Me and the Bear…

May 21, 2021 

APTN News – Brett Forester
Blackstock gears up for latest Federal Court fight to end ‘human rights tragedy’ against First Nations kids – Ottawa seeks judicial review of rulings that compensate victims of the discriminatory CFS system, extend eligibility for Jordan’s Principle

Cindy Blackstock – and her intrepid Spirit Bear – have been tireless in pursuing the federal government payments due the First Nations children but the feds have also been tireless in court fights over these payments. Blackstock, executive director of the First Nations Child and Family Caring Society, says: “What we know from the government is that they try to use legal technicalities to try and get out of their obligations towards children… “I don’t think they’re going to win. They’ve lost every single legal hearing except for one, and that was overturned on appeal. So the kids and the bears are winning the case so far.”

Global News – David Atkin
ANALYSIS: Diab case exposes dangerous flaws in Canada’s extradition process

The Diab case seems, like the Energizer bunny, in it for the long run.  Hassan Diab is the Carleton University professor of sociology in Ottawa charged by the French government with terrorism in 2008, extradited under severe controversy, locked up in France for three years mostly in solitary, released and returned to Canada.  The charges stem back to a 1980 bombing of a Paris synagogue.  Now a high court has overturned the lower one which in 2018 released Diab who now faces possibly yet another extradition and French trial.  Say the critics led by defense lawyer Don Bayne:  “The low threshold required for a foreign state to terminate the liberty of a Canadian and have the Canadians sent to them in custody is very low, shockingly low.” The affair is now 14 years old and still running.

Globe and Mail – Tom Cardosa
Bias behind bars: A Globe investigation finds a prison system stacked against Black and Indigenous inmates

The link is for an article by Tom Cardosa of the Globe and Mail who has just won a national Journalist of the Year Award for his investigative piece first published on October 24, 2020.  We offer our congratulations and the link to the article:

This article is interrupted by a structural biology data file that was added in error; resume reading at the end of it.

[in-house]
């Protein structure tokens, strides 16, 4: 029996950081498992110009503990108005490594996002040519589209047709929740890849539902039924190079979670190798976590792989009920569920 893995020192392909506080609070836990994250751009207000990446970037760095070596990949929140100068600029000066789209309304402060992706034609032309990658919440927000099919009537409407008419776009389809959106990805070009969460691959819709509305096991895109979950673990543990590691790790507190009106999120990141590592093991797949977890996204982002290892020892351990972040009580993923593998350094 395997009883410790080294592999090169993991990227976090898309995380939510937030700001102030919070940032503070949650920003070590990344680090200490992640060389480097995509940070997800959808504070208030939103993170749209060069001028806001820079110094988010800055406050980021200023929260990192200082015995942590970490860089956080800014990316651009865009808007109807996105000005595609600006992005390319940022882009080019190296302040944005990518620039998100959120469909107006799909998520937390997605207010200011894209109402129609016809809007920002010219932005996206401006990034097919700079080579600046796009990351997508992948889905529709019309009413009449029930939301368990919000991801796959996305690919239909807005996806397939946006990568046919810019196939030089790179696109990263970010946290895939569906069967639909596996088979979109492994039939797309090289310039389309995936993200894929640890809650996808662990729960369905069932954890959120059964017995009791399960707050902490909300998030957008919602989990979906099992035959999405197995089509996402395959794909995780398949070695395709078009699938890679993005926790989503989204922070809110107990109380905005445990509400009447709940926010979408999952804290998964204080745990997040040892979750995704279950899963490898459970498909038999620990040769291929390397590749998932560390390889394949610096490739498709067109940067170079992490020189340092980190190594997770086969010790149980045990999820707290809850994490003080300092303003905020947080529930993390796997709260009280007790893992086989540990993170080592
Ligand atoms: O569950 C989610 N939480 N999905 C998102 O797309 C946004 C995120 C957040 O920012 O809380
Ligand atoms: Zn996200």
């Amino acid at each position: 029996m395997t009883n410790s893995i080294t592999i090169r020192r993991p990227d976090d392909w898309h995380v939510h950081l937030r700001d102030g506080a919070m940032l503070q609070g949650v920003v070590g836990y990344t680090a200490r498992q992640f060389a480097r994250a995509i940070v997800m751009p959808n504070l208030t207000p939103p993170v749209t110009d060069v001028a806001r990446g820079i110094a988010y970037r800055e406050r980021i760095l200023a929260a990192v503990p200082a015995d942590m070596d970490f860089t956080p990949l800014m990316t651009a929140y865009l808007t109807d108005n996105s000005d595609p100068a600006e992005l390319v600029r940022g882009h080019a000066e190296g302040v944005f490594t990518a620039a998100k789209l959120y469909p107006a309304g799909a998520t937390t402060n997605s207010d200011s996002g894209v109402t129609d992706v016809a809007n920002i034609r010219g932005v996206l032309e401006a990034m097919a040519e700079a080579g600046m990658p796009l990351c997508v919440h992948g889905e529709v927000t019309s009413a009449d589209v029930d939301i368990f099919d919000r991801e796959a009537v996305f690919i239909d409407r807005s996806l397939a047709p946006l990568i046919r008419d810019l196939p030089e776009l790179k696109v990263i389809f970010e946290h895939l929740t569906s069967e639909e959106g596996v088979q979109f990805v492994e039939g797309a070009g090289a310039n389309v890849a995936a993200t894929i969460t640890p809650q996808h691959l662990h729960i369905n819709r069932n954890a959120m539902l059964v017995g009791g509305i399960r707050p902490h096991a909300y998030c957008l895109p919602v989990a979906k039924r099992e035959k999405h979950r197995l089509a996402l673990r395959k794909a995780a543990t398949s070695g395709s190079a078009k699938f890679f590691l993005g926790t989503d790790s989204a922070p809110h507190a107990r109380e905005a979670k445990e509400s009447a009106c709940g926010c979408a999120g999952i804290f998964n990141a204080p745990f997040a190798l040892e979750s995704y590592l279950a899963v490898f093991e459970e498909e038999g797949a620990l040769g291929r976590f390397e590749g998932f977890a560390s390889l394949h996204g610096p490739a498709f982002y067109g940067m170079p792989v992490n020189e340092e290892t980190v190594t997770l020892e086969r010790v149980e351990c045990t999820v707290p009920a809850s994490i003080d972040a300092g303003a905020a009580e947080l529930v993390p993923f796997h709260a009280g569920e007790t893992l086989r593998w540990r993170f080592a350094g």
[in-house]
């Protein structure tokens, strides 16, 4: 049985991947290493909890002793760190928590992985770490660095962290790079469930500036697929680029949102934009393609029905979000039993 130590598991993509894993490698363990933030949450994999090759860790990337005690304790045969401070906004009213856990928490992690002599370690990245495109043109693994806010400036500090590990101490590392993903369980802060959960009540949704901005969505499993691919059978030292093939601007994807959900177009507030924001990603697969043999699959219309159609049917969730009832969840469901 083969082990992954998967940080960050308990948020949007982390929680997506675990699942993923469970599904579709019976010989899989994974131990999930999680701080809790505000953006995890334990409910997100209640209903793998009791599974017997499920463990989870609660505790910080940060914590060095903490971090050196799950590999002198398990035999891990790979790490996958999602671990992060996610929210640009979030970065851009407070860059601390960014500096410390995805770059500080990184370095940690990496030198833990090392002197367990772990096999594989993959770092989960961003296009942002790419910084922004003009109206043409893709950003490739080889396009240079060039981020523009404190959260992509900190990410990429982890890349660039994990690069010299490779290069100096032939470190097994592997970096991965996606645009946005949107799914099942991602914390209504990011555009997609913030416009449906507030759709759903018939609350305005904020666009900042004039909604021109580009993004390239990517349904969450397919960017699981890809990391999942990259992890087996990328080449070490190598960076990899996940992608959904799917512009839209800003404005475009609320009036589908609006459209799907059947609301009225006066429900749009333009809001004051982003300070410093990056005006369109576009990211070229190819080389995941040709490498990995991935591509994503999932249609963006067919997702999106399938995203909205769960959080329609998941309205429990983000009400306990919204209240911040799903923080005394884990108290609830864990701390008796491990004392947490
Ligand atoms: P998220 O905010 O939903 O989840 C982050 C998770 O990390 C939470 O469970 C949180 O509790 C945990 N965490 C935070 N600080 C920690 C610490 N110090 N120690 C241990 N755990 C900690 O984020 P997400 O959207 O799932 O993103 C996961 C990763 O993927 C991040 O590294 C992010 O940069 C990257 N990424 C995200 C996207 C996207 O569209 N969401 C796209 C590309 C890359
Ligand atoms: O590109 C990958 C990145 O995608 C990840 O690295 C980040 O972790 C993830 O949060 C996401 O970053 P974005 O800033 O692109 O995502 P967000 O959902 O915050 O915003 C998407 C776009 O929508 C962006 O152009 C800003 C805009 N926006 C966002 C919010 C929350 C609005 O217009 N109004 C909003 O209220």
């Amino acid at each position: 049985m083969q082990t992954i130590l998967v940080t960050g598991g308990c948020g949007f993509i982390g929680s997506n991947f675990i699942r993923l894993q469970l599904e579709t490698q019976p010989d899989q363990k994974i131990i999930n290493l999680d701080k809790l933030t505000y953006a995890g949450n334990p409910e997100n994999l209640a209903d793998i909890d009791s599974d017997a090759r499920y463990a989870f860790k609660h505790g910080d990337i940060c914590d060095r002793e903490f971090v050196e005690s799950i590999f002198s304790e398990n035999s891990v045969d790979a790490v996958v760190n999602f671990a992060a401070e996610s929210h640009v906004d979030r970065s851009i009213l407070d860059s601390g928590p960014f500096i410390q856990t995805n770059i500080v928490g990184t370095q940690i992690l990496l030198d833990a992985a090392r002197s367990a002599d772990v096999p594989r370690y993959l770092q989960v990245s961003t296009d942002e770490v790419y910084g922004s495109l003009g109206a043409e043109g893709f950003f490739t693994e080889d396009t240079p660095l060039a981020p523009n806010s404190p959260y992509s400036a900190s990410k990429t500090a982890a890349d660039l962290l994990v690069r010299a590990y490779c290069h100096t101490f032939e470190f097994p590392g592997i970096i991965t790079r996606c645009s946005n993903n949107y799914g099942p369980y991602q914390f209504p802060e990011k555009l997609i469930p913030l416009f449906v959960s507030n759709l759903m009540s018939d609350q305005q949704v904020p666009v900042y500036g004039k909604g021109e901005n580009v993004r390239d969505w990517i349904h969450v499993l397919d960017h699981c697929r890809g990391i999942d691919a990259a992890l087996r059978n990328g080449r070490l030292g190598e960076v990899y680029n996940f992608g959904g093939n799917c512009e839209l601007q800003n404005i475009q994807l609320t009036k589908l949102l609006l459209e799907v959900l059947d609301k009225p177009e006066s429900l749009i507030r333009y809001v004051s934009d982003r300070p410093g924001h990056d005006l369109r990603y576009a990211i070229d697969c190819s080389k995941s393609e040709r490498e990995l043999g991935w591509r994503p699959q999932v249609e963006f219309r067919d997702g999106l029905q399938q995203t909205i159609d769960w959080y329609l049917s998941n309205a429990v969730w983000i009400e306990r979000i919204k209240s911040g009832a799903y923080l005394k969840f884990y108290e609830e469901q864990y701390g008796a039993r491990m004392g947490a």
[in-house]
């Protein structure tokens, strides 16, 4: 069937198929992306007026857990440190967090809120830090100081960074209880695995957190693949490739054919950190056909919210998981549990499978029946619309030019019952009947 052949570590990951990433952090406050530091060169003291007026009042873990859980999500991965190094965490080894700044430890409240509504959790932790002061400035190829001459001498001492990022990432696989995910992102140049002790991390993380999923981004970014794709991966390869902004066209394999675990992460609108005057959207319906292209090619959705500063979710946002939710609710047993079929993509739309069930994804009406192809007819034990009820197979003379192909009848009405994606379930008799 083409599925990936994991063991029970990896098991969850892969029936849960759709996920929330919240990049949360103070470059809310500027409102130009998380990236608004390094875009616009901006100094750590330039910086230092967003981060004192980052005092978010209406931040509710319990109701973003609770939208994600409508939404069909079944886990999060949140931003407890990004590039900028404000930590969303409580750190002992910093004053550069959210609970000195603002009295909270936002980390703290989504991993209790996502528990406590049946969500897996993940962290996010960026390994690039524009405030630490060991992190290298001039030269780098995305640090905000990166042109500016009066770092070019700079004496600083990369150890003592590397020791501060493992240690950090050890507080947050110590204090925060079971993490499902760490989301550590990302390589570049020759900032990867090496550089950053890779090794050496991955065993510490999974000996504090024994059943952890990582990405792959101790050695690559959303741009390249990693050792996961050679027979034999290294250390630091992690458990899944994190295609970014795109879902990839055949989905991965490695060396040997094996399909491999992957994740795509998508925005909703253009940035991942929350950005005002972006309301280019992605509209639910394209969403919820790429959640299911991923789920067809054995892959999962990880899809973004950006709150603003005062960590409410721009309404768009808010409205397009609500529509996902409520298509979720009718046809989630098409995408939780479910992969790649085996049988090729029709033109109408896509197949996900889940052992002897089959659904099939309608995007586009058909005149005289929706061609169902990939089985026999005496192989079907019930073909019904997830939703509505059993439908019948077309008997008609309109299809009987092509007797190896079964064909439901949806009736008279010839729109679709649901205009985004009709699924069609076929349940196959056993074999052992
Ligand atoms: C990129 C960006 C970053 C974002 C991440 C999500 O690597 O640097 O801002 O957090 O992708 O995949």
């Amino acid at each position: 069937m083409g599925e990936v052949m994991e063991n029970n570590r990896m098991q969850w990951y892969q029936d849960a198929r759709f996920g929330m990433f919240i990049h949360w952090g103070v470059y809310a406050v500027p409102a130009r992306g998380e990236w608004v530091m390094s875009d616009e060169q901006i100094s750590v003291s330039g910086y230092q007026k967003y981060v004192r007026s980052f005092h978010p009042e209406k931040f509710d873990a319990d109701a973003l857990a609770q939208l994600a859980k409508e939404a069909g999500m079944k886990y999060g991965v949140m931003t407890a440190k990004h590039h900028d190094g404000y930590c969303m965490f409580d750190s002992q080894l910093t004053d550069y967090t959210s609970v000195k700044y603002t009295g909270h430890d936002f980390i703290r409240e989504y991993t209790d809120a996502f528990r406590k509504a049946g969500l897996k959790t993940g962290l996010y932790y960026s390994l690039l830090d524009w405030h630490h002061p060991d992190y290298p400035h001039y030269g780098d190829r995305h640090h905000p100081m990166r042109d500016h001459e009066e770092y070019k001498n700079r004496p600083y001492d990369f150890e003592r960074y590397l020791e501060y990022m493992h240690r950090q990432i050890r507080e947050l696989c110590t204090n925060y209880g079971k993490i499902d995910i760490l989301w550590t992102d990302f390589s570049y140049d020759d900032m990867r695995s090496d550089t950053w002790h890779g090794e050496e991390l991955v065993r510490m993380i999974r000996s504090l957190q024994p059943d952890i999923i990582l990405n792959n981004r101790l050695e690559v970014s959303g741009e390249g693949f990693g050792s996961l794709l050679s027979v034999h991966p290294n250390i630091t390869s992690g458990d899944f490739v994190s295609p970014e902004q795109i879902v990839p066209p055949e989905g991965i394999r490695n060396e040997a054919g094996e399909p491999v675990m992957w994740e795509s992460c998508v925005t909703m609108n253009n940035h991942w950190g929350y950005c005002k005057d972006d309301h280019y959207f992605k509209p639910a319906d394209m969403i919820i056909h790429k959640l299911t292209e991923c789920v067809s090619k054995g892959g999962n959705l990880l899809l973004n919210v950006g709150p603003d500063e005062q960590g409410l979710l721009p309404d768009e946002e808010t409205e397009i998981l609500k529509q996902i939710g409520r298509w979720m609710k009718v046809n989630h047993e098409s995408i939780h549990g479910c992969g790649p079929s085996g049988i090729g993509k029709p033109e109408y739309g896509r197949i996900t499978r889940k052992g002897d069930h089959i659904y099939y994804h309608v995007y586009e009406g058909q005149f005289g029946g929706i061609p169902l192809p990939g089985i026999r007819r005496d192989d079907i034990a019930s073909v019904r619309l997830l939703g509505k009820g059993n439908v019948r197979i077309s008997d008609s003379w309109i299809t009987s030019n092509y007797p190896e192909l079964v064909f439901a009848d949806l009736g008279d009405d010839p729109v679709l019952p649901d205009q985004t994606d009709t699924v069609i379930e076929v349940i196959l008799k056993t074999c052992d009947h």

Interrupting Criminalization (US) – Mimi E. Kim, Creative Interventions, California State University, Long Beach Megyung Chung, AM Chung Consulting, Shira Hassan, Just Practice Andrea J. Ritchie, Interrupting Criminalization
Defund the Police – Invest in Community Care: A Guide to Alternative Mental Health Crisis Responses

This 56 page downloadable pdf is as grass roots as you can get, from California, and with a host of community based organizations contributing to the final report.  The focus is on mental health and the report presents a number of models already up and running.  Additionally the report clarifies what is meant by terms that have been assumed into the defunding issue.  The report also offers a broad view of the legislative landscape around the issues in California.

 Justice (Columbia, South America) – Mary de la Libertad Diaz Marquez
Why Colombia is a pioneer in restorative justice

This is a fascinating article by a civil rights lawyer Diaz Marquez affirming the use of the restorative justice victim centered approach to help resolve the civil unrest and immense justice problems in Columbia.  “Above all,” she says, “One of the main objectives is to provide victims and perpetrators with the conditions to repair the broken relationships between them and their communities.”  It’s not about crime.  It’s about people learning to live with one another again.  The process involves what she calls a mixture of retributive or sanctions approved by the victim / community) and restorative justice principles.

 The Marshall Project (US)
The Marshall Project Wins Two Deadline Club Awards – Honored for our documentaries “Tutwiler” and “Anatomy of Hate.”